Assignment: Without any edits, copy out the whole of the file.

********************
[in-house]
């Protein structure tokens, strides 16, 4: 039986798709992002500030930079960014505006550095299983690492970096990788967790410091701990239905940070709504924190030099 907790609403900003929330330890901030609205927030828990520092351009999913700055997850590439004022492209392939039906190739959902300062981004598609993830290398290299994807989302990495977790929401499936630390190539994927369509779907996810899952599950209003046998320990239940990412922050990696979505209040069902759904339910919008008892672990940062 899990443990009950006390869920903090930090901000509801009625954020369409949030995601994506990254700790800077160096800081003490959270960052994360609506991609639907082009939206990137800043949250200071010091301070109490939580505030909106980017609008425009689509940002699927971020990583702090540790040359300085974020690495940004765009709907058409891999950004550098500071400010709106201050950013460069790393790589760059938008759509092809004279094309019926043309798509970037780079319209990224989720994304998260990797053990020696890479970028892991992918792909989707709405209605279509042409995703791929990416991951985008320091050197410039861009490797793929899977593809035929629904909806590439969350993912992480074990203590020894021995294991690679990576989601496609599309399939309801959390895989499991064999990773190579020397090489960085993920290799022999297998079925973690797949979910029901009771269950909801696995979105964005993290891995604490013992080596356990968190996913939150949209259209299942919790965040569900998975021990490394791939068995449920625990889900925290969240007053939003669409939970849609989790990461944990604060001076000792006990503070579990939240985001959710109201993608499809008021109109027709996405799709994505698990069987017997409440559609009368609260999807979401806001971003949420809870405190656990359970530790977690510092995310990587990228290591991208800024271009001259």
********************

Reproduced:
[in-house]
């Protein structure tokens, strides 16, 4: 039986798709992002500030930079960014505006550095299983690492970096990788967790410091701990239905940070709504924190030099 907790609403900003929330330890901030609205927030828990520092351009999913700055997850590439004022492209392939039906190739959902300062981004598609993830290398290299994807989302990495977790929401499936630390190539994927369509779907996810899952599950209003046998320990239940990412922050990696979505209040069902759904339910919008008892672990940062 899990443990009950006390869920903090930090901000509801009625954020369409949030995601994506990254700790800077160096800081003490959270960052994360609506991609639907082009939206990137800043949250200071010091301070109490939580505030909106980017609008425009689509940002699927971020990583702090540790040359300085974020690495940004765009709907058409891999950004550098500071400010709106201050950013460069790393790589760059938008759509092809004279094309019926043309798509970037780079319209990224989720994304998260990797053990020696890479970028892991992918792909989707709405209605279509042409995703791929990416991951985008320091050197410039861009490797793929899977593809035929629904909806590439969350993912992480074990203590020894021995294991690679990576989601496609599309399939309801959390895989499991064999990773190579020397090489960085993920290799022999297998079925973690797949979910029901009771269950909801696995979105964005993290891995604490013992080596356990968190996913939150949209259209299942919790965040569900998975021990490394791939068995449920625990889900925290969240007053939003669409939970849609989790990461944990604060001076000792006990503070579990939240985001959710109201993608499809008021109109027709996405799709994505698990069987017997409440559609009368609260999807979401806001971003949420809870405190656990359970530790977690510092995310990587990228290591991208800024271009001259």